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RVF400 first bike dilemma

Discussion in 'Bike Reviews, Questions and Suggestions' started by LatsMan, Jul 29, 2014.

  1. Hi folks, am about to join the world of the illustrious motorcycle rider - happy to have found such a great site as this.

    I've always wanted a bike, never found the time nor cashola to purchase it - but really they're just excuses right??!!

    Anyways, im 41, 179cm, 75kg. Ive read all of the threads on this great site re: GS500 vs VTR250 vs CBR250, naked vs fairing, dropping and repairs, etc, etc.

    After sitting on a heap of bikes as i have seen you advise, and reading your comments and reviews of all the various bikes, i have landed on an RVF400, in 2nd place CBR250rr. The RVF400 is simply pants-warming stunning, best looking bike ive almost ever seen, appreciate its more expensive, 20 yo, etc, but they hold their value better than most others, and get amazing reviews from this site - ive read just about every article on this site on em. And yes, i know going on to L's aint about looks or anything of the like, but hey, im shallow and vein and like to look good - joking!!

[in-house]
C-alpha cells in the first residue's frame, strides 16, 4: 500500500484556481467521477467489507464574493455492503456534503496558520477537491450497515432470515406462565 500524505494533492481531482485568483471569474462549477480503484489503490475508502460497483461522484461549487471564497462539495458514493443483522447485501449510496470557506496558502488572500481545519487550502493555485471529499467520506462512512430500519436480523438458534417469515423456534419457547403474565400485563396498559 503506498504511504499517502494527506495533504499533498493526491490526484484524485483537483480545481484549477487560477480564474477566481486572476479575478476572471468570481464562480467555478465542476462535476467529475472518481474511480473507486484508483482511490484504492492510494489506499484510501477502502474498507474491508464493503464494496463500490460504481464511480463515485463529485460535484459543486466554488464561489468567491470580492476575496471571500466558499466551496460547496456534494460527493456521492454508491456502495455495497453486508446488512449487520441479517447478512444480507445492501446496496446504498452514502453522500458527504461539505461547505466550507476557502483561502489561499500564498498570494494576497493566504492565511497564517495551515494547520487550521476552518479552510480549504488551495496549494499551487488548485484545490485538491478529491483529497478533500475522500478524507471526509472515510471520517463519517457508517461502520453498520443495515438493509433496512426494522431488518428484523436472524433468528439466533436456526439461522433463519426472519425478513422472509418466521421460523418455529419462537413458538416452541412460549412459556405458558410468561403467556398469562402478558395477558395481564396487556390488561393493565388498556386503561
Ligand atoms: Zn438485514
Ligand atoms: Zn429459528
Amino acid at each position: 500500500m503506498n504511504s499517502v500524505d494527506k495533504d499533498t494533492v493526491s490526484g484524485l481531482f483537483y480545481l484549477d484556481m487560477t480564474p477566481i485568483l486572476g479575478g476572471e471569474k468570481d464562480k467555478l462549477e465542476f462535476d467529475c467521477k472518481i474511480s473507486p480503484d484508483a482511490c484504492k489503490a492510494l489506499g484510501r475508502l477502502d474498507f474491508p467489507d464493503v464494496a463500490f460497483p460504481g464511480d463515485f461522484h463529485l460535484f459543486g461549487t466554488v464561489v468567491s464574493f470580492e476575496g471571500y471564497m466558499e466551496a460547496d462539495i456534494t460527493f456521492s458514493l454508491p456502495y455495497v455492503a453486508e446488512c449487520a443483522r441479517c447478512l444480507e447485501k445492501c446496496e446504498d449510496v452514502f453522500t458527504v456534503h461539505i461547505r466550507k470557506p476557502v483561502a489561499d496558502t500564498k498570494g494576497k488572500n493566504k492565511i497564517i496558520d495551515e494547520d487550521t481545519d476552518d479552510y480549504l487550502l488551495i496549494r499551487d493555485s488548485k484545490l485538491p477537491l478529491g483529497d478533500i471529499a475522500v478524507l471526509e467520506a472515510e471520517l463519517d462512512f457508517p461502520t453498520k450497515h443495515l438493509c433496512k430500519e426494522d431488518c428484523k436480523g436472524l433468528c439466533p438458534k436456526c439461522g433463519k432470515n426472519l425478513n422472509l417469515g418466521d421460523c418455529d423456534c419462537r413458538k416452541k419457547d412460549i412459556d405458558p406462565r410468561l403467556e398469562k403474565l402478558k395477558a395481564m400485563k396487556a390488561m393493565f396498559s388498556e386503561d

I've sat on a few over the past days but they just feel massive, feel like they'd be hard to ride as a beginner, really almost too big and awkward to handle, and to be honest a tad scary - and no, I dont carry a handbag (I race karts so love speed as much as the next guy). The CBR250RR just feels like it would be easier to ride, easier to handle, and generally 'feel' less big and easier to ride safely on L's as someone who's ridden only a couple of dirt bikes and pocket bikes in his life - is that even accurate??

    So my dilemma - do I man up and get the RVF400 and take it easy, learn slowly riding around the carparks and backstreets initially and grow into it?? Or, do I get the smaller CBR250RR and get used to a bike, grow into it more quickly and then upgrade to an RVF400 in 3-6 months. And yeah, i know, the VTR250 or Ninja250 are probably better bets, but i cant do it...

    Any thoughts are appreciated...

  2. Tough one mate. I found that a bigger and heavier bike can feel good once u get moving and it's size and weight disappears. I say get the rvf. U may have to hire a smaller bike to pass your p test though.